TELECOM Digest OnLine - Sorted: New-Look Passports: High-Tech Passports Not Working

New-Look Passports: High-Tech Passports Not Working

Marcus Didius Falco (
Mon, 21 Feb 2005 01:30:33 -0500

Border controls

New-look passports
Feb 17th 2005
From The Economist print edition


High-tech passports are not working.

IN OLDEN days (before the first world war, that is) the traveller
simply pulled his boots on and went. The idea that he might need a
piece of paper to prove to foreigners who he was would not have
crossed his mind. Alas, things have changed. In the name of security
(spies then, terrorists now), travellers have to put up with all sorts
of inconvenience when they cross borders. The purpose of that
inconvenience is to prove that the passport's bearer is who he says he

The original technology for doing this was photography. It proved
adequate for many years. But apparently it is no longer enough. At
America's insistence, passports are about to get their biggest
overhaul since they were introduced. They are to be fitted with
computer chips that have been loaded with digital photographs of the
bearer (so that the process of comparing the face on the passport with
the face on the person can be automated), digitised fingerprints and
even scans of the bearer's irises, which are as unique to people as
their fingerprints.

A sensible precaution in a dangerous world, perhaps. But there is
cause for concern. For one thing, the data on these chips will be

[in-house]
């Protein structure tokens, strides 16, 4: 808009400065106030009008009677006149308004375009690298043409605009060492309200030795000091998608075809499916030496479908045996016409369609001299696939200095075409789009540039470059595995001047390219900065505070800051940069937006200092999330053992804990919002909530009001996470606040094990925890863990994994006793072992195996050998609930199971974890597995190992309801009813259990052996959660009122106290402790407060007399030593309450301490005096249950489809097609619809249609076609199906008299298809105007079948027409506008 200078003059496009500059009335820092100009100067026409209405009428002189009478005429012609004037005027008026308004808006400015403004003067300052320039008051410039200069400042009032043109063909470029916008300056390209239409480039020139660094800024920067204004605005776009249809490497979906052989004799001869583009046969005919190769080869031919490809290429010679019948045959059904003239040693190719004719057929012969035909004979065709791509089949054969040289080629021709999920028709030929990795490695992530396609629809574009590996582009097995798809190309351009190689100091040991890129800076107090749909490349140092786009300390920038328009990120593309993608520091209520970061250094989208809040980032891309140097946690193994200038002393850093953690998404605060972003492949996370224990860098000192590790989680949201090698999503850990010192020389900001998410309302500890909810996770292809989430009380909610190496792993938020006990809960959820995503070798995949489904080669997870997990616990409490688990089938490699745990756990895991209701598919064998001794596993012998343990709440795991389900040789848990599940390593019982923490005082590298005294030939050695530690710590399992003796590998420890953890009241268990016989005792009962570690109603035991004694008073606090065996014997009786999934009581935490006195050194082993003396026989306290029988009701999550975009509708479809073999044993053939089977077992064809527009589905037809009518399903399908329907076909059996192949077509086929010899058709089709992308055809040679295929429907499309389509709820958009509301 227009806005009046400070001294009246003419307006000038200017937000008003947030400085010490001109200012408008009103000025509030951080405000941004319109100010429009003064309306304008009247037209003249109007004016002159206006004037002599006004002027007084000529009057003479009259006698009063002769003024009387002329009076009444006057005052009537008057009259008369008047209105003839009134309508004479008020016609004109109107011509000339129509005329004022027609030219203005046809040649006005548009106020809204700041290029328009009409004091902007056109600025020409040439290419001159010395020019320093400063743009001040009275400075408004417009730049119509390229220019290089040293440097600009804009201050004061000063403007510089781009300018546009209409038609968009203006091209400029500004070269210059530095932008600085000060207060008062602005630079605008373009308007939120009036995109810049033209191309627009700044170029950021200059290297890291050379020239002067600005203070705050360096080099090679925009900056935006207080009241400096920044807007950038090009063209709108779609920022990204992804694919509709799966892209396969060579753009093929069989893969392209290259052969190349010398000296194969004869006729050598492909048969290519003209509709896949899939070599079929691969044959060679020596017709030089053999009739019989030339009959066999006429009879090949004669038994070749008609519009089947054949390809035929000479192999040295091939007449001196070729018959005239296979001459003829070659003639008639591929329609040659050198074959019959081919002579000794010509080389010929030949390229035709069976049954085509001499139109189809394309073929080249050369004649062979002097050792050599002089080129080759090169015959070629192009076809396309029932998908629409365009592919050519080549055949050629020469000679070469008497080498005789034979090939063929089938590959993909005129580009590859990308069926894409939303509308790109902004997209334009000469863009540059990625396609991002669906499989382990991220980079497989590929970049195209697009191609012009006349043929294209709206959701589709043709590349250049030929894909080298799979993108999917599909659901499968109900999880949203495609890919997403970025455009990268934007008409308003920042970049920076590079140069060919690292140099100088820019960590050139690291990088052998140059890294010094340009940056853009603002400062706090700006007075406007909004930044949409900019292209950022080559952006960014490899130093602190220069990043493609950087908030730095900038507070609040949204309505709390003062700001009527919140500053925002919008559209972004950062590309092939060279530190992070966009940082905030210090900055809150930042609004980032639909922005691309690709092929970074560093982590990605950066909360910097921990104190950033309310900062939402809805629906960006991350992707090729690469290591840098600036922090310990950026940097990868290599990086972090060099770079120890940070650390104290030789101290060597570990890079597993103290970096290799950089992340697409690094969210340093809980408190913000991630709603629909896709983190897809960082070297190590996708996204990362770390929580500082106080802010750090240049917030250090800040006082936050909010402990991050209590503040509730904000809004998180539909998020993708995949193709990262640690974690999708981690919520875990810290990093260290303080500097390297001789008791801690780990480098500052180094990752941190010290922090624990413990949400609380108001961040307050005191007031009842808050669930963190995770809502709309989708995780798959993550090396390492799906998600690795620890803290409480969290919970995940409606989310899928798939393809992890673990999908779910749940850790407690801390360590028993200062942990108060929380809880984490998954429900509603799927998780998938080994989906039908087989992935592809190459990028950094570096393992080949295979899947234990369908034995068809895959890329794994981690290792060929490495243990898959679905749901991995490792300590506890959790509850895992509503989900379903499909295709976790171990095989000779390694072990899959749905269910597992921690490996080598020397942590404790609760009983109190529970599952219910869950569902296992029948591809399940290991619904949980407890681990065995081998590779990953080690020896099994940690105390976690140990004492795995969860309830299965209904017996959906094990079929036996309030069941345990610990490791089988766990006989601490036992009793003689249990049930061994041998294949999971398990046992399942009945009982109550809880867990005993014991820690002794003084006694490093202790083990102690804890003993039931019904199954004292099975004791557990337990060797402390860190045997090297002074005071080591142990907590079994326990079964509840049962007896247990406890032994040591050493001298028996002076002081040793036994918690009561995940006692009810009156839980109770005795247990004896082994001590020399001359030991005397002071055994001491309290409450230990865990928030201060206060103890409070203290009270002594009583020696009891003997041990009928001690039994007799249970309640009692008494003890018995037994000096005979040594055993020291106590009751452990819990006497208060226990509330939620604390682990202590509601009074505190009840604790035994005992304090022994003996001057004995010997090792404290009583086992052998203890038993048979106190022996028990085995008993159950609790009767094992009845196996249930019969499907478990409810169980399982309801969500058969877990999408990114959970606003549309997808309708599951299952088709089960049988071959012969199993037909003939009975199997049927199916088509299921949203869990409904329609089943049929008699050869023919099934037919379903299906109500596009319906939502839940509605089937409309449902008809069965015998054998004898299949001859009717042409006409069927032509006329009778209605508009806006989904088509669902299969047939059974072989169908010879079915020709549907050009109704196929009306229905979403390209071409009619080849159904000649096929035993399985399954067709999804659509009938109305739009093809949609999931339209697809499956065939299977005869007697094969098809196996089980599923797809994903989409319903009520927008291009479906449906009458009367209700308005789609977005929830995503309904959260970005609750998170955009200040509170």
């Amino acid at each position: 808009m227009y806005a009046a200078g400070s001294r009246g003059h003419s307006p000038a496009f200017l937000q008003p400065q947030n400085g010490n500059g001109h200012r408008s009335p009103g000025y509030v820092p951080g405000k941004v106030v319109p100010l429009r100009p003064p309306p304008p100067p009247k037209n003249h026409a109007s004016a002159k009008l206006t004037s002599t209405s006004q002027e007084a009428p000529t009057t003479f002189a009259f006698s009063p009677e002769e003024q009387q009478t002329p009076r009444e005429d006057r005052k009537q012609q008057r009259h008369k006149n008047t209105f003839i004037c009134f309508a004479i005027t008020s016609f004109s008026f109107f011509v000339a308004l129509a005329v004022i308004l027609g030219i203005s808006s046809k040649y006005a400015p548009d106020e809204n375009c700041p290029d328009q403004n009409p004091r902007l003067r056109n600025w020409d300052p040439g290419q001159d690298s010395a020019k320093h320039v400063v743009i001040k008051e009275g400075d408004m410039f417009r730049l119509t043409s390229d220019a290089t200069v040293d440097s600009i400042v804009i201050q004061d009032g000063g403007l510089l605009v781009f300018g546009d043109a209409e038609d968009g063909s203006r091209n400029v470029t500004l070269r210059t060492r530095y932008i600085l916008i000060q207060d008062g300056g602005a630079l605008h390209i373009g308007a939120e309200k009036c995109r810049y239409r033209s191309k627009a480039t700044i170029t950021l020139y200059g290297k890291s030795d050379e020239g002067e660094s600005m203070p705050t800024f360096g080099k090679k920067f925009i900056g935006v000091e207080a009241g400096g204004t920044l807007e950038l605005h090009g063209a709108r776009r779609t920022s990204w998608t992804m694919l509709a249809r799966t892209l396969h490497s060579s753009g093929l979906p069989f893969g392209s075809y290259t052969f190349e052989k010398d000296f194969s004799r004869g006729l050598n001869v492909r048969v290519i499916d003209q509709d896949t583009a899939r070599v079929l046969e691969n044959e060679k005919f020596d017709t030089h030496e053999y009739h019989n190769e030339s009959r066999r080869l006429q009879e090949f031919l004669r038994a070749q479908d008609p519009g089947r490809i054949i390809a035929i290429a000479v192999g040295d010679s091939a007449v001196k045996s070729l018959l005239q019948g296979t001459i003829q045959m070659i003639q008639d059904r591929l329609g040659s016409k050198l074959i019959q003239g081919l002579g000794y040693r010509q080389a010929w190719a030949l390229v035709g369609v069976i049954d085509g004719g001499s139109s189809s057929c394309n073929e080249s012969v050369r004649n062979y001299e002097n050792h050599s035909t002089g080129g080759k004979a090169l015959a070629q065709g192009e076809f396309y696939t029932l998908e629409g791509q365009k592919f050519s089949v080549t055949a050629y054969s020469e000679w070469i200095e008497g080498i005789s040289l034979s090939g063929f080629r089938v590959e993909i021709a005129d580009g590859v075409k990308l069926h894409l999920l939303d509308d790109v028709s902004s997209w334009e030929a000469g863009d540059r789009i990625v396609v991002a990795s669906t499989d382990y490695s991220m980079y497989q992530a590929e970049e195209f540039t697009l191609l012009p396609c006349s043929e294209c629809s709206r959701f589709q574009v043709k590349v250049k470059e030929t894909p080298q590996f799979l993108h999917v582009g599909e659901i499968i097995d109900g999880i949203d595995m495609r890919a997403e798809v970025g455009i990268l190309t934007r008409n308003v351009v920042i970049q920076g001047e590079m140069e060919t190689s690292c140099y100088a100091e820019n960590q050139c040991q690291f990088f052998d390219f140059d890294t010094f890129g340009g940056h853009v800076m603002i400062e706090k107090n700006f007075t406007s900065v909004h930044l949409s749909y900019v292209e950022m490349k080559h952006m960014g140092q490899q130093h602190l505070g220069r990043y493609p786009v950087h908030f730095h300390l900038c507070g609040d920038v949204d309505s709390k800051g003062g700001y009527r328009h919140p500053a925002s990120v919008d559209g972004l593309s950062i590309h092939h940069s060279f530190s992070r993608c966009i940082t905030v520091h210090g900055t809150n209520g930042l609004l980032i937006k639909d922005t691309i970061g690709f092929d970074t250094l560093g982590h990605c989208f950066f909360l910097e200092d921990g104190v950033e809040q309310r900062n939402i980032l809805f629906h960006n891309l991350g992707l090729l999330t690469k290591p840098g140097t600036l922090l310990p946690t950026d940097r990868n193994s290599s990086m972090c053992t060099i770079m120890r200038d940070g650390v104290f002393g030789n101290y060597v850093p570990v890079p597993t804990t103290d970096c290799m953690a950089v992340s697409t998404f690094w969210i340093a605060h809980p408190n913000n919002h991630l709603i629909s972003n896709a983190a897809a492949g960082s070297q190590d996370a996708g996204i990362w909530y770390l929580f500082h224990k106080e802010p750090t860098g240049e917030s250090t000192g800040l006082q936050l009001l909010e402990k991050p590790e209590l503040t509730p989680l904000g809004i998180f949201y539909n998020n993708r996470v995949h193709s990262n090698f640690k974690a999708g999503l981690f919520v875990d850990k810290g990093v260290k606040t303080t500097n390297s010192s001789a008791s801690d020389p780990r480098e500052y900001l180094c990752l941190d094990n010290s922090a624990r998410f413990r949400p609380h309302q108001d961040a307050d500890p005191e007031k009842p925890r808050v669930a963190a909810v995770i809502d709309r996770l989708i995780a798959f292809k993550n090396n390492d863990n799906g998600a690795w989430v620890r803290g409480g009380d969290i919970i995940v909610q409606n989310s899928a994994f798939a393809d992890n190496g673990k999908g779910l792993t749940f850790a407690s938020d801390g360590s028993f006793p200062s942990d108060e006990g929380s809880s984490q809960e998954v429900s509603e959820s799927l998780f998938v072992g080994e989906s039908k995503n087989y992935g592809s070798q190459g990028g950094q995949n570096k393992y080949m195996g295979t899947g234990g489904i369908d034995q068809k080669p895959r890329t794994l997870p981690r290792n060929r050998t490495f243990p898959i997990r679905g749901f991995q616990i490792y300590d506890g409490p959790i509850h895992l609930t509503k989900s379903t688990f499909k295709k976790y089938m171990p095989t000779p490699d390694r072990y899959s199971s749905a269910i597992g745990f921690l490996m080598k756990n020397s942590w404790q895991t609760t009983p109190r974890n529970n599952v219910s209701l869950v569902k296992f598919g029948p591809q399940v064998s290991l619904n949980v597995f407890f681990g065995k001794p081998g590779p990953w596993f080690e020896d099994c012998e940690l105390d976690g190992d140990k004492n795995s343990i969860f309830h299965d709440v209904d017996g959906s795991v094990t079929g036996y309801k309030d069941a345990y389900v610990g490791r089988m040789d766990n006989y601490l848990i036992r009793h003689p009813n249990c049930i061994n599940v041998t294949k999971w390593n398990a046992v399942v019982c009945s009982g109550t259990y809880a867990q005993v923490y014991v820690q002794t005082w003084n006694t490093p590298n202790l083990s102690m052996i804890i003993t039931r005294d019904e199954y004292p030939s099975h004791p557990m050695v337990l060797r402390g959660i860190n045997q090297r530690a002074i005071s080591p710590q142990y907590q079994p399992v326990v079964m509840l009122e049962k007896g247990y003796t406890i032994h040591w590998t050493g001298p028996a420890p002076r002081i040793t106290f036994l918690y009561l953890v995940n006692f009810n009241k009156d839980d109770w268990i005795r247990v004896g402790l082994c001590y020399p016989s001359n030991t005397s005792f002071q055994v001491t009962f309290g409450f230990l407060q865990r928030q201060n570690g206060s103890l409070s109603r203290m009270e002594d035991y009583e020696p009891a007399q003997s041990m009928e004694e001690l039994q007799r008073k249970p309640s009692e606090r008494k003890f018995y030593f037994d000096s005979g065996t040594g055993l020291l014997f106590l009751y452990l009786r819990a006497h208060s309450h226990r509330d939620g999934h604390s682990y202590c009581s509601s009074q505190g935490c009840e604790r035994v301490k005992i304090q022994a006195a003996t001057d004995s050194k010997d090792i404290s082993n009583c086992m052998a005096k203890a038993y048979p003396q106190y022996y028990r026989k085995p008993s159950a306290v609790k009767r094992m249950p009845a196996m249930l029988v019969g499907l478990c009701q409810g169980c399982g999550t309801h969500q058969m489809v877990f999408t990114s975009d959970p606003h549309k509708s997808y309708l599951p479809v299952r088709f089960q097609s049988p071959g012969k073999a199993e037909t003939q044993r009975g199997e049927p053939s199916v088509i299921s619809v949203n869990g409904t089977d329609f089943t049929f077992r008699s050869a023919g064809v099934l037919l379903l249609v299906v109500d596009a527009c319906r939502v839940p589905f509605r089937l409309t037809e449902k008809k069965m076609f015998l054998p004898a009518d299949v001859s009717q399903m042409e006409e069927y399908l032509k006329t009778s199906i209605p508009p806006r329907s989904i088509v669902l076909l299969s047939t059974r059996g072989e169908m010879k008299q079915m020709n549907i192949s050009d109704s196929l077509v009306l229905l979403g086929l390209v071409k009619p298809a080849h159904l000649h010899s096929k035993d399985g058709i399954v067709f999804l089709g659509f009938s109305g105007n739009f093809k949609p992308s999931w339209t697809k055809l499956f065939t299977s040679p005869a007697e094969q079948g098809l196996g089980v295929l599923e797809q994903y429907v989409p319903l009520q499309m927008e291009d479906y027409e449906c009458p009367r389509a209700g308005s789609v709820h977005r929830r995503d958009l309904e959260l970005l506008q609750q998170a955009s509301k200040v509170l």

readable remotely, without the bearer knowing. And again at America's
insistence those data will not be encrypted, so anybody with a
suitable reader, be they official, commercial, criminal or terrorist,
will be able to check a passport holder's details. To make matters
worse, biometric technology as systems capable of recognising
fingerprints, irises and faces are known is still less than reliable,
and so when it is supposed to work, at airports for example, it may
not. Finally, its introduction has been terribly rushed,=20 risking
further mishaps. The United Sates want the thing to start running by
October, at least in those countries for whose nationals it does not
demand visas.

Your non-papers, please

In theory, the technology is straightforward. In 2003, the
International Civil Aviation Organisation (ICAO), a UN agency, issued
technical specifications for passports to contain a paper-thin
integrated circuit basically, a tiny computer. This computer has no
internal power supply, but when a specially designed reader sends out
a radio signal, a tiny antenna draws power from the wave and uses it
to wake the computer up. The computer then broadcasts back the data